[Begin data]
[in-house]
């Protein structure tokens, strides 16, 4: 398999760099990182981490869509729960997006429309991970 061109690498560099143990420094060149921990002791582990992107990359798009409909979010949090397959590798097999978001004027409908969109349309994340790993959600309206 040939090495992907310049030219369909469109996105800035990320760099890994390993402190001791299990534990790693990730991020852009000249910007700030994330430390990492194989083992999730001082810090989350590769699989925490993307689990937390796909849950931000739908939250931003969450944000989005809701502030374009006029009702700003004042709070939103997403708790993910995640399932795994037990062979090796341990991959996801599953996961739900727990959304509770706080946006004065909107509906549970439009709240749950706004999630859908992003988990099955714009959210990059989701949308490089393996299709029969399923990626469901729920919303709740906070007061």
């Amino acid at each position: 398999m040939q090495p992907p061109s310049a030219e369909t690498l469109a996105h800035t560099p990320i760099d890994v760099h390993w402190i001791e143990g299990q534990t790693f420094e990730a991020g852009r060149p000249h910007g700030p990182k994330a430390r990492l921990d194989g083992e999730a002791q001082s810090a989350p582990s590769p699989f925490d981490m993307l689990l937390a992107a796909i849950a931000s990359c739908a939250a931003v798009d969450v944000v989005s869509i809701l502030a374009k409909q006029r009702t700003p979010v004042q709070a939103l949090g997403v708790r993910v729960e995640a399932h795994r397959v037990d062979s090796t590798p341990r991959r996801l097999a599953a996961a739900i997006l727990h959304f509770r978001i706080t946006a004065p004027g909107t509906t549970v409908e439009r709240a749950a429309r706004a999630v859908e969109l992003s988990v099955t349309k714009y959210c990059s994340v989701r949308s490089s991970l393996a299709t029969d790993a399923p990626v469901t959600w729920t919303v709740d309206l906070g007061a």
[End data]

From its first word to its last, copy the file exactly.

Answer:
[in-house]
């Protein structure tokens, strides 16, 4: 398999760099990182981490869509729960997006429309991970 061109690498560099143990420094060149921990002791582990992107990359798009409909979010949090397959590798097999978001004027409908969109349309994340790993959600309206 040939090495992907310049030219369909469109996105800035990320760099890994390993402190001791299990534990790693990730991020852009000249910007700030994330430390990492194989083992999730001082810090989350590769699989925490993307689990937390796909849950931000739908939250931003969450944000989005809701502030374009006029009702700003004042709070939103997403708790993910995640399932795994037990062979090796341990991959996801599953996961739900727990959304509770706080946006004065909107509906549970439009709240749950706004999630859908992003988990099955714009959210990059989701949308490089393996299709029969399923990626469901729920919303709740906070007061």
């Amino acid at each position: 398999m040939q090495p992907p061109s310049a030219e369909t690498l469109a996105h800035t560099p990320i760099d890994v760099h390993w402190i001791e143990g299990q534990t790693f420094e990730a991020g852009r060149p000249h910007g700030p990182k994330a430390r990492l921990d194989g083992e999730a002791q001082s810090a989350p582990s590769p699989f925490d981490m993307l689990l937390a992107a796909i849950a931000s990359c739908a939250a931003v798009d969450v944000v989005s869509i809701l502030a374009k409909q006029r009702t700003p979010v004042q709070a939103l949090g997403v708790r993910v729960e995640a399932h795994r397959v037990d062979s090796t590798p341990r991959r996801l097999a599953a996961a739900i997006l727990h959304f509770r978001i706080t946006a004065p004027g909107t509906t549970v409908e439009r709240a749950a429309r706004a999630v859908e969109l992003s988990v099955t349309k714009y959210c990059s994340v989701r949308s490089s991970l393996a299709t029969d790993a399923p990626v469901t959600w729920t919303v709740d309206l906070g007061a």